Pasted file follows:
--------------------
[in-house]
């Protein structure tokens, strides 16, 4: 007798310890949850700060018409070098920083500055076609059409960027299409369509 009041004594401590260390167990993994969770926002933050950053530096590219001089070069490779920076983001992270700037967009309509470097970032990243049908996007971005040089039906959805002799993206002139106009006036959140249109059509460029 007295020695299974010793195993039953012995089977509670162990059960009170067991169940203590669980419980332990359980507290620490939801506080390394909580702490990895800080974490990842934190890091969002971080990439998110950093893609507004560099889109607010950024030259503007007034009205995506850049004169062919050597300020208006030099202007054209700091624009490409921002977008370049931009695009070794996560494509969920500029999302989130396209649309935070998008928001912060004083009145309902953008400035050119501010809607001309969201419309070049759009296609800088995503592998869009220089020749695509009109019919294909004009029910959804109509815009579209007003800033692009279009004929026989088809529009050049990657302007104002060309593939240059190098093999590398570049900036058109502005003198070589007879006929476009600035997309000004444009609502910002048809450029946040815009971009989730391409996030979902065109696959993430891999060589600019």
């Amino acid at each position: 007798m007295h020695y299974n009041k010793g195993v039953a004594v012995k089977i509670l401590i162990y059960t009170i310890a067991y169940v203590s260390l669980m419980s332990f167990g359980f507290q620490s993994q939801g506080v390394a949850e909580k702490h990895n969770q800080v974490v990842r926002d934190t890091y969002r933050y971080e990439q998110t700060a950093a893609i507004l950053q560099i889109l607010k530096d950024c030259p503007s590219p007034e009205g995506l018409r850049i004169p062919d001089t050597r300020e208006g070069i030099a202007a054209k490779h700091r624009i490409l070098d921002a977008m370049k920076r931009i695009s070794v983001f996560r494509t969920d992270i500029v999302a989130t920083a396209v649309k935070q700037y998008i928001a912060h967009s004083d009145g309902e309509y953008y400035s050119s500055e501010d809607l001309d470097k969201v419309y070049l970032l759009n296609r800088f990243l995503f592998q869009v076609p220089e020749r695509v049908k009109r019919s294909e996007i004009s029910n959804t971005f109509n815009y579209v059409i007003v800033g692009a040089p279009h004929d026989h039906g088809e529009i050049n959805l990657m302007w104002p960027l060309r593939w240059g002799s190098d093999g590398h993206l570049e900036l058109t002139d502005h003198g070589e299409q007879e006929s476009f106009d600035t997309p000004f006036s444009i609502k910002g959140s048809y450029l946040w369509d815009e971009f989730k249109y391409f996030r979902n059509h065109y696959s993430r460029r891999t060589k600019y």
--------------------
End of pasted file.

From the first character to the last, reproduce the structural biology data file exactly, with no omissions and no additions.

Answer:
[in-house]
């Protein structure tokens, strides 16, 4: 007798310890949850700060018409070098920083500055076609059409960027299409369509 009041004594401590260390167990993994969770926002933050950053530096590219001089070069490779920076983001992270700037967009309509470097970032990243049908996007971005040089039906959805002799993206002139106009006036959140249109059509460029 007295020695299974010793195993039953012995089977509670162990059960009170067991169940203590669980419980332990359980507290620490939801506080390394909580702490990895800080974490990842934190890091969002971080990439998110950093893609507004560099889109607010950024030259503007007034009205995506850049004169062919050597300020208006030099202007054209700091624009490409921002977008370049931009695009070794996560494509969920500029999302989130396209649309935070998008928001912060004083009145309902953008400035050119501010809607001309969201419309070049759009296609800088995503592998869009220089020749695509009109019919294909004009029910959804109509815009579209007003800033692009279009004929026989088809529009050049990657302007104002060309593939240059190098093999590398570049900036058109502005003198070589007879006929476009600035997309000004444009609502910002048809450029946040815009971009989730391409996030979902065109696959993430891999060589600019």
């Amino acid at each position: 007798m007295h020695y299974n009041k010793g195993v039953a004594v012995k089977i509670l401590i162990y059960t009170i310890a067991y169940v203590s260390l669980m419980s332990f167990g359980f507290q620490s993994q939801g506080v390394a949850e909580k702490h990895n969770q800080v974490v990842r926002d934190t890091y969002r933050y971080e990439q998110t700060a950093a893609i507004l950053q560099i889109l607010k530096d950024c030259p503007s590219p007034e009205g995506l018409r850049i004169p062919d001089t050597r300020e208006g070069i030099a202007a054209k490779h700091r624009i490409l070098d921002a977008m370049k920076r931009i695009s070794v983001f996560r494509t969920d992270i500029v999302a989130t920083a396209v649309k935070q700037y998008i928001a912060h967009s004083d009145g309902e309509y953008y400035s050119s500055e501010d809607l001309d470097k969201v419309y070049l970032l759009n296609r800088f990243l995503f592998q869009v076609p220089e020749r695509v049908k009109r019919s294909e996007i004009s029910n959804t971005f109509n815009y579209v059409i007003v800033g692009a040089p279009h004929d026989h039906g088809e529009i050049n959805l990657m302007w104002p960027l060309r593939w240059g002799s190098d093999g590398h993206l570049e900036l058109t002139d502005h003198g070589e299409q007879e006929s476009f106009d600035t997309p000004f006036s444009i609502k910002g959140s048809y450029l946040w369509d815009e971009f989730k249109y391409f996030r979902n059509h065109y696959s993430r460029r891999t060589k600019y």